Wednesday, May 16, 2018

Over the Hills and Far Away

Here's one youtube version

Here's forty shillings on the drum For those who volunteer to come, To 'list and fight the foe today Over the Hills and far away [Chorus] O'er the hills and o'er the Main Through Flanders, Portugal and Spain King George commands and we obey Over the hills and far away When duty calls me I must go To stand and face another foe But part of me will always stray Over the hills and far away [Chorus] If I should fall to rise no more As many comrades did before Then ask the pipes and drums to play Over the hills and far away [Chorus] Then fall in lads behind the drum With colours blazing like the sun Along the road to come what may Over the hills and far away [Chorus] X4

Here's another youtube version- the video is a bit gruesome at the end, but I wouldn't have the kids watch the videos. I just would have them listen and sing along.

The song was refurbished and sung again over a hundred years or more for different wars, so some versions say Queen Anne commands and we'll obey, like this one.

You may vaguely remember but never understood, that this is the only tune Tom, Tom the Piper's son could play:

Tom, he was a piper’s son” lyrics

1. Tom, he was a piper’s son,
He learnt to play when he was young,
And all the tune that he could play
Was ‘over the hills and far away’;
Over the hills and a great way off,
The wind shall blow my top-knot off.

2. Tom with his pipe made such a noise,
That he pleased both the girls and boys,
They all stopped to hear him play,
‘Over the hills and far away’;
Over the hills and a great way off,
The wind shall blow my top-knot off.

3. Now Tom did play with such skill
That those who heard him could never keep still;
As soon as he played they began for to dance,
Even the pigs on their hind legs would after him prance;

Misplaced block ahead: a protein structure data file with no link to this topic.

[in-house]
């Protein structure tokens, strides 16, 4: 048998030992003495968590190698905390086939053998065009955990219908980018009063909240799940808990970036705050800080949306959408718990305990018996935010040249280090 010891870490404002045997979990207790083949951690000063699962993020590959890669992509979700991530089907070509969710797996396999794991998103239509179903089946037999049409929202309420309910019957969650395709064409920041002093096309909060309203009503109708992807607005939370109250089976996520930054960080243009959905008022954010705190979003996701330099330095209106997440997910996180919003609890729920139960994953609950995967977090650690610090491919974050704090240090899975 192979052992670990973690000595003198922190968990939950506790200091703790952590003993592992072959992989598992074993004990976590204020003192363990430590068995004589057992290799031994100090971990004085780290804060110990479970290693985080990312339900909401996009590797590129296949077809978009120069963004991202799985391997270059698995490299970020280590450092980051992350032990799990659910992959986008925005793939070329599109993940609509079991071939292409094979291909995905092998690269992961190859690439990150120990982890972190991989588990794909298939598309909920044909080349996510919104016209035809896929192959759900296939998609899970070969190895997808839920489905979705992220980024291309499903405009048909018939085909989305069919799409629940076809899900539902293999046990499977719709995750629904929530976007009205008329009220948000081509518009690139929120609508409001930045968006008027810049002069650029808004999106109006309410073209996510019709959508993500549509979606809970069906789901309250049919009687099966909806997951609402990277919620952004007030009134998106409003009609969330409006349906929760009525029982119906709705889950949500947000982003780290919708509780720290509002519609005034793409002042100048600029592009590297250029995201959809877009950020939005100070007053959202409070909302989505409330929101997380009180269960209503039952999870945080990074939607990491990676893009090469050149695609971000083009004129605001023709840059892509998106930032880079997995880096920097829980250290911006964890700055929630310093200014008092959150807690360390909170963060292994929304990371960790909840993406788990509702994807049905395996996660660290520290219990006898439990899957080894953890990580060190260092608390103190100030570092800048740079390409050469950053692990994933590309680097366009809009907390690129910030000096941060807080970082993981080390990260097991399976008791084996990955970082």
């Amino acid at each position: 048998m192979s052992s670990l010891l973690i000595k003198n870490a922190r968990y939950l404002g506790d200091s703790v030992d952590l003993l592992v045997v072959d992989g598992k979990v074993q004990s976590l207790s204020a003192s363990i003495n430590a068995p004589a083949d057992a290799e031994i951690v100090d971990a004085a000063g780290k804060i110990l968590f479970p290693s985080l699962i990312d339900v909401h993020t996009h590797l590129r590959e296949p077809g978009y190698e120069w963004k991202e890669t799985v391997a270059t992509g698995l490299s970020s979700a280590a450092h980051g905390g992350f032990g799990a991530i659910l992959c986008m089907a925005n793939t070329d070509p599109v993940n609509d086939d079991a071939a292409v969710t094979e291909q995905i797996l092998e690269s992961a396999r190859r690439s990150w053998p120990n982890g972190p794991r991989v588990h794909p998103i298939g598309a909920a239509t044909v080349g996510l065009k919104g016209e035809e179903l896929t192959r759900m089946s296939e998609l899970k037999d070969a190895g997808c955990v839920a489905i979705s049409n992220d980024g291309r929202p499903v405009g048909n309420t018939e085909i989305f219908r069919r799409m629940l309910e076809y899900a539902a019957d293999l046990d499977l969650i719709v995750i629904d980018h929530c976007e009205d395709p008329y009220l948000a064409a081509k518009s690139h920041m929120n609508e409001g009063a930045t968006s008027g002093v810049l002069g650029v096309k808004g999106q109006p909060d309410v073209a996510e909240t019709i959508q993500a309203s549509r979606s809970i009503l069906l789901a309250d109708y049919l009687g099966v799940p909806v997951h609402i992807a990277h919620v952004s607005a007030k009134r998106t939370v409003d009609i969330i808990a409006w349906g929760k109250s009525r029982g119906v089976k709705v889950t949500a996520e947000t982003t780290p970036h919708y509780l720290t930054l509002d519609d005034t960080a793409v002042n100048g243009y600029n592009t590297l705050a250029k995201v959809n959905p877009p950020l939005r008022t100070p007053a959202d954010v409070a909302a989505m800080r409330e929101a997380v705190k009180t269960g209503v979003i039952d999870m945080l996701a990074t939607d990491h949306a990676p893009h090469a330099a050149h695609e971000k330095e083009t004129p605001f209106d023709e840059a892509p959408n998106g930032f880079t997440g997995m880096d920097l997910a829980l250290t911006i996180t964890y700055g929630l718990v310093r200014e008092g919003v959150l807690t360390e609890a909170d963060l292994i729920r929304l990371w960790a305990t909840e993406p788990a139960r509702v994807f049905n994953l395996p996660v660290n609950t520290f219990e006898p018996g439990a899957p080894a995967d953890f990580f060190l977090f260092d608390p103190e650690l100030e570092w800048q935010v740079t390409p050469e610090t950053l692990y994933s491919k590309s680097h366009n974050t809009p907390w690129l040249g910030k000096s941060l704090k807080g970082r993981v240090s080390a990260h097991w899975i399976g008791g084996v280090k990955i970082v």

Over the hills and a great way off,
The wind shall blow my top-knot off.



English Country Garden

Youtube version

How many kinds of sweet flowers grow In an English country garden? I'll tell you now of some that I know And those I miss you'll surely pardon Daffodils, heart's ease and phlox Meadowsweet and lady smocks Gentian, lupine and tall hollyhocks Roses, foxgloves, snowdrops, forget-me-nots In an English country garden (In an English country garden) How many insects come here and go Through our English country garden? I'll tell you now of some that I know And those I miss you'll surely pardon Fireflies, moths and bees Spiders climbing in the trees Butterflies that drift in the gentle breeze There are snakes, ants that sting And other creeping things In an English country garden (In an English country garden) How many songbirds fly to and fro Through our English country garden? I'll tell you now of some that I know And those I miss you'll surely pardon Bobolink, cuckoo and quail Tanager and cardinal Bluebird, lark, thrush and nightingale There is joy in the spring When the birds begin to sing In an English country garden (In an English country garden)

(optional verse) Robin (robin, robin) don't forget the robin... (Don't forget the robin, robin) Robin (robin, robin) don't forget the robin...

My mother, who is in her seventies, remembers singing this in school as a child.

Billy Barlow

https://youtu.be/FrgTOPufru4 You can download a version by Peggy Seeger for .99. You can download the Pete Seeger version for .89. Mike and Peggy Seeger, (Pete's younger half siblings) perform the version I learned, and you can download it for .99. The Pete Seeger version has each person asking 'what shall I hunt/get/haul. But the version I learned, and it makes more sense to me, the boys are asking each other what they'll hunt/get/haul together - this is a group activity. So those are the lyrics I chose.

 As I have mentioned before, it doesn't matter if the lyrics you have are slightly different from the song you're listening to, because folk songs are fluid and they change and there is no one true correct way to sing a folk song (except the one that you learned as a child). The point is singing, not listening, so learn it as quickly as possible and then turn off the electronics and belt it out.